Solar + Storage = Smart

ISS develops utility-scale solar PV farms, so we are interested in developments in battery storage.  For anyone who considers solar energy unviable for power needs because of intermittent availability, news from the last few months should be softening that viewpoint.  Utilities in many states are either actively pursuing solar facilities with storage or are investigating adding storage to an existing solar plant, for good reason; battery storage means renewable energy can be dispatched as needed.  All signs indicate solar plus storage is a union coming into its own.

Using batteries for renewable energy storage capacity is not new, of course.  The U.S. Energy Information Association (EIA) gives some sense of the history: “the first large-scale battery storage installation in the [U.S.] that was still in operation in 2017 entered service in 2003.”  The battery-storage trend has picked up momentum since then, with EIA data showing that as of October 2017 “The  U.S. has more than 700 MW of installed utility-scale battery capacity.”  Early this summer, Ravi Manghani, an industry analyst for GTM Research who directs the organization’s research on energy storage, explained the continuing growth this way: “We are at a point in the industry where adoption is expected to go up significantly.”

Announcements in the solar industry offer proof of this prediction.  This spring Lightsource made the decision they would not consider any new solar projects west of the Colorado River without storage.  Arizona Public Service issued a request for proposals this summer to add 106MW of battery storage to existing solar plants, as part of its larger goal of 500MW of storage over the coming 15 years.  There is increasing activity at the state level as well. Hawaii is extremely active in renewables plus storage.  Kauai Island Utility Cooperative achieved Smart Electric Power Alliance’s top ranking “in 2017 for energy storage deployment per customer, [and in June signed a power purchase agreement for a] 19.3MW [solar facility] paired to 70MWh of battery energy storage capacity.”  Furthermore, Hawaiian Electric is investing millions in “new energy storage capacity.”   California has a “state mandate for investor-owned utilities to deploy 1.325GW of energy storage by 2015.”  On the east coast, Massachusetts wants “to install 200MWh of storage in the next three years.”  New York’s current plan is for 1,500MW by 2025, but this summer, the state began discussions of targeting 3GW by 2030.

Right now, lithium ion (LI) batteries dominate the battery storage landscape.  The EIA reported in May that in excess of “80% of U.S. large-scale battery storage power capacity is currently provided by batteries based on lithium-ion chemistries.”  And here are two indicators regarding the future growth potential of storage capacity for renewable energy plants.  The price of LI batteries has dropped, “80 percent since 2010,” and Bloomberg New Energy Finance expects “$548 million [to be] invested in battery capacity by 2050, two-thirds of that at the grid level.”   In addition, researchers are working on different types of batteries.  Two potential alternatives include flow batteries and water-based batteries.  Flow batteries last longer than LI batteries, and  Lockheed Martin hopes to introduce a battery using this technology by the end of 2018.  Vice President for energy initiatives Frank Armijo explained they are working on a flow battery that will use a proprietary electrolyte chemistry and will break the mold of current flow batteries by using “low cost earth metals and chemicals.”  He went on to explain that while other companies are dependent on toxic materials to create batteries, Lockheed Martin would not follow that model.  Further, there’s promising research on a manganese-hydrogen based battery.  Although the prototype is small, “researchers are confident they can scale up [the battery] to an industrial-grade system that could charge and recharge up to 10,000 times, creating a grid-scale battery with a useful lifespan well in excess of a decade.”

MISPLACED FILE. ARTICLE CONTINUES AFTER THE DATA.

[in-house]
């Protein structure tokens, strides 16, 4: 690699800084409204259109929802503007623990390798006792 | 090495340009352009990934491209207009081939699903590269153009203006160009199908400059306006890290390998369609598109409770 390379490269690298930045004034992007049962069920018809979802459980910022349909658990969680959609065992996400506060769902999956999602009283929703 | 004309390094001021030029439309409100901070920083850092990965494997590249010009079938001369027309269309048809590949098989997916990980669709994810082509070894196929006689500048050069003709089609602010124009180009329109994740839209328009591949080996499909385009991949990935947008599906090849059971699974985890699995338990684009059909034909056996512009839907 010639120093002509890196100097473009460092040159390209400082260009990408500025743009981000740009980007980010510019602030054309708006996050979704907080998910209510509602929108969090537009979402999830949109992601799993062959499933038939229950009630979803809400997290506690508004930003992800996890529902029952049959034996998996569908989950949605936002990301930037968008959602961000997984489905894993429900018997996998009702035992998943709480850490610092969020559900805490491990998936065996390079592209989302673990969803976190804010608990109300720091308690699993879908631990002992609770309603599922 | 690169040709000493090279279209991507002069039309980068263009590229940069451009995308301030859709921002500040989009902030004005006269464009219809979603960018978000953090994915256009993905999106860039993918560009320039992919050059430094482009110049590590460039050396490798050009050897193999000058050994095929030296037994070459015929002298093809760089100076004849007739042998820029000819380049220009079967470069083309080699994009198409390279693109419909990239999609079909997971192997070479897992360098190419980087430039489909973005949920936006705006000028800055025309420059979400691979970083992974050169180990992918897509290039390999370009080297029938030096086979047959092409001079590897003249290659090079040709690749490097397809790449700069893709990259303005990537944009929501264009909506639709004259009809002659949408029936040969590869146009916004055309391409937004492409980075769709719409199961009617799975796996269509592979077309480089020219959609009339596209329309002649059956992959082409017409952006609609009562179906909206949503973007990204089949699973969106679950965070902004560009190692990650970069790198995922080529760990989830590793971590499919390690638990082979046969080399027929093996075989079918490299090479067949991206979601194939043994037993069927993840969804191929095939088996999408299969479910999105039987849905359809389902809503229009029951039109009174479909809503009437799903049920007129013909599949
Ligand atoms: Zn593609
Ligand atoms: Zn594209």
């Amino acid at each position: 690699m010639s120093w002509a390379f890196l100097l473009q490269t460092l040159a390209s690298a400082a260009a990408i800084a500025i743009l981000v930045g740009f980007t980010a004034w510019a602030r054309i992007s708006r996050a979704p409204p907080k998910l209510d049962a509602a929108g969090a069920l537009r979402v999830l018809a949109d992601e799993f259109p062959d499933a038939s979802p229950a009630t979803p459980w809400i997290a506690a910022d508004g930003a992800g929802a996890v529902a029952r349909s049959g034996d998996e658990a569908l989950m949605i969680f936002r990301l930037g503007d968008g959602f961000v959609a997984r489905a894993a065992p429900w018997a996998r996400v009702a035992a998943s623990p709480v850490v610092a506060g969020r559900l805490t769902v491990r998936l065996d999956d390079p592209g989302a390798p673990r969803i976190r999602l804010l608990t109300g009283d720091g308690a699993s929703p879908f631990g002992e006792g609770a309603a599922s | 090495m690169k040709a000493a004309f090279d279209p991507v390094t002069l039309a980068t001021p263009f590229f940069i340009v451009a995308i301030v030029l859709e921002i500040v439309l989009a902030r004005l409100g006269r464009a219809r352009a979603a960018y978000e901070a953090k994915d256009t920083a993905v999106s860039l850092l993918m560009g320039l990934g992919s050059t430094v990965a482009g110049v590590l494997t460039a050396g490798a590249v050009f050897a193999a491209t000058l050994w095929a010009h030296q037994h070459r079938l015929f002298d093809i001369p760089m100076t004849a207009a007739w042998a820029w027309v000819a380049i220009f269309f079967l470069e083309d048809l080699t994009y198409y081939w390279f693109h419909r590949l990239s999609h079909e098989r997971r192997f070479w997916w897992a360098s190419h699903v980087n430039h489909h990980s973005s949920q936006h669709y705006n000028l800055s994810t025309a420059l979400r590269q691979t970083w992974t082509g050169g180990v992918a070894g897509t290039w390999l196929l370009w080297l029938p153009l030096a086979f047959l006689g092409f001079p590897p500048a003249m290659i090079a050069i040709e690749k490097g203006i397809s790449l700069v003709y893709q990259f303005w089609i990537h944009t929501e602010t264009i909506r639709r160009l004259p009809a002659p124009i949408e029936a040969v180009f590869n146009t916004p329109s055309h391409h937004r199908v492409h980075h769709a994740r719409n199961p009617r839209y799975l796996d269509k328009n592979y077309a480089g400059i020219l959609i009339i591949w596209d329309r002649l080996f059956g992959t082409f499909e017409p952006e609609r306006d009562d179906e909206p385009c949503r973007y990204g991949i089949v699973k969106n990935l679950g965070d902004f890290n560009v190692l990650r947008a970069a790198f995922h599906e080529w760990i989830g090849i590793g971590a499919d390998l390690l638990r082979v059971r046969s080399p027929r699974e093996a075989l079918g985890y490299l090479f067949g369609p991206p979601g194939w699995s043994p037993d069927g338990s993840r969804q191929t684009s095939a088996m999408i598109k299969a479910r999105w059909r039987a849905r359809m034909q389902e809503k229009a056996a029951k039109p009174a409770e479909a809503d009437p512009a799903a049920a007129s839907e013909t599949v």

Grid resiliency and energy storage go hand in hand, and their importance cannot be overstated.  The U.S. Department of Energy (DOE) highlighted this significance with this summer’s announcement of funding up to $30 million for research on projects that “enable long-duration energy storage on the power grid, providing reliable electricity for 10 to approximately 100 hours.”  Although it might be obvious, it’s worth stating.   All efforts into storing and dispatching power from solar resources underscore the established presence of renewable energy in our country, and given our historical dependence on fossil fuel, this shift is no small thing.  At ISS, we are doing our share to further secure solar energy’s place in our country’s power mix.  We invite others to join us in making clean energy the norm, not the exception.  For more information on opportunities to work with us, please visit our website at or call 828-424-7884.